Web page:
If this were true, the only damage suffered by the claimants was the loss of interest on earlier receipt of the profi ts expected from the release of the fi lm. On the evidence, the judge accepted that the profi ts were likely to be around $5.8m. Damages would therefore be awarded on the basis of a complex formula that referenced merely the interest rates on that amount over the previous years - the judge deftly left the calculations to doubtless horrifi ed counsel. This would result in a damages award representing a minute proportion of the $30m or so claimed.

The judge refused to award fl agrancy damages. He held that Times Newspapers had engaged a reputable agent to obtain all necessary licences. Therefore, it could not be criticised for failing to investigate the provenance of the material in advance of receiving the letter before action.


The court was satisfi ed that the ‘notional licence fee’ approach should be adopted only in cases where the licensor might realistically have licensed that material to third parties. This sounds right in principle: either the material is sometimes licensed to third parties, in which case evidence of licence fees is useful, or the material is not licensed, in which case the debate is purely theoretical and does not help the court. Nonetheless, it seems overly dogmatic to maintain that since such poor-quality material would not be licensed, evidence of licence fees is not useful. Should evidence of licence fees for good-quality recordings not at least have been used as a backstop or minimum for considering what the proper level of damages should have been in this case? It would be regrettable if Article 13 of the directive required the court to adopt a binary approach to assessing damages, choosing either one or other of the two limbs, rather than being infl uenced by both.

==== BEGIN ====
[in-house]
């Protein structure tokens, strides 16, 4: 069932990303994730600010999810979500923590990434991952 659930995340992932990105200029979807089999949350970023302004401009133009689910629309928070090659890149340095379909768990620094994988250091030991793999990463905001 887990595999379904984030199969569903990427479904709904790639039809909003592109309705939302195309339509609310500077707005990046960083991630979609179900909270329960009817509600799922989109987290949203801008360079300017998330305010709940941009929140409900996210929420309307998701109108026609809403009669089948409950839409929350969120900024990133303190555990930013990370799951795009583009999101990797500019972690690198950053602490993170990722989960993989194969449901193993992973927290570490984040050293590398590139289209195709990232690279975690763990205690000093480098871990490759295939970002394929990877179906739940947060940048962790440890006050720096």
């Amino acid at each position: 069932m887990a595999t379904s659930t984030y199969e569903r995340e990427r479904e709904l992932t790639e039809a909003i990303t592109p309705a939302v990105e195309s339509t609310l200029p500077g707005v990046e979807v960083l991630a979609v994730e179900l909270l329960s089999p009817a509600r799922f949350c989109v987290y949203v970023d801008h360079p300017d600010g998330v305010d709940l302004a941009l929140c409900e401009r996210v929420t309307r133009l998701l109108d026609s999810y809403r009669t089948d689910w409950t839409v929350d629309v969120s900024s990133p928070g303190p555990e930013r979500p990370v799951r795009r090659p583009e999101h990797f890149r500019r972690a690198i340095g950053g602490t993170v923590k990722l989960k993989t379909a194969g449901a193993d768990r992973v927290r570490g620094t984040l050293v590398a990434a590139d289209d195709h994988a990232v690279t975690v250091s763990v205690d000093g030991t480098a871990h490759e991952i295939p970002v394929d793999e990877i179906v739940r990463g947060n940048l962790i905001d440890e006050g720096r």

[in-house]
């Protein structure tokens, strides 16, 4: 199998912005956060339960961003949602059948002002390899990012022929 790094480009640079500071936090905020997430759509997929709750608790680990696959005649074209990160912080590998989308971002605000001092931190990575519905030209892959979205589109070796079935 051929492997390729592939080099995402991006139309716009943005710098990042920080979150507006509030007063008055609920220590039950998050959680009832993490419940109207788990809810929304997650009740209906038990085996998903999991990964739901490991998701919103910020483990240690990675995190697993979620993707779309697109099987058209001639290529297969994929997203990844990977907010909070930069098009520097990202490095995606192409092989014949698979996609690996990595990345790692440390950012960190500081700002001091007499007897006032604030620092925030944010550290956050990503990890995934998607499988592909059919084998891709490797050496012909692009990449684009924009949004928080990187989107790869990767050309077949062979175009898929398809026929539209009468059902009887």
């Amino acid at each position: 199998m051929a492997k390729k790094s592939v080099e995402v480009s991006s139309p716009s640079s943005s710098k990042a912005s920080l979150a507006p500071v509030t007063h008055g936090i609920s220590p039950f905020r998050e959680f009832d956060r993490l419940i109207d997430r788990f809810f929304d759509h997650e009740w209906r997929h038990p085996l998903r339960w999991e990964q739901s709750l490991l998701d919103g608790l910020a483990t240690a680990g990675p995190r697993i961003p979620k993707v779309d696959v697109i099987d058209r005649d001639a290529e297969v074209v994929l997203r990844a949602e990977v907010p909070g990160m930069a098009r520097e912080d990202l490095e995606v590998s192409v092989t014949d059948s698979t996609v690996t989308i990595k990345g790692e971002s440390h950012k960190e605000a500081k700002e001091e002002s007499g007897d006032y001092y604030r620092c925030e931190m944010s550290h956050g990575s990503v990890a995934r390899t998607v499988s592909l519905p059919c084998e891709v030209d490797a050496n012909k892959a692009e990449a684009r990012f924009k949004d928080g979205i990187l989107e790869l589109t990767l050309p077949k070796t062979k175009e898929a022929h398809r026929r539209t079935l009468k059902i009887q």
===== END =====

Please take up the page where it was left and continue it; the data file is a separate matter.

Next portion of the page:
Apart from this point, and for UK practitioners at least, the case appears to confi rm that the directive has no material impact on the methods of assessing damages for copyright infringement established by the House of Lords in General Tire and Rubber Company v Firestone Tyre and Rubber Company Ltd.(2)

The case also emphasises the obvious need for a claimant to advance compelling evidence to support a damages claim. The directive may well operate to harmonise the general approach to damages awards across the European Union, but without evidence of real damage being suffered, there is no reason for the damages awarded to be at all substantial.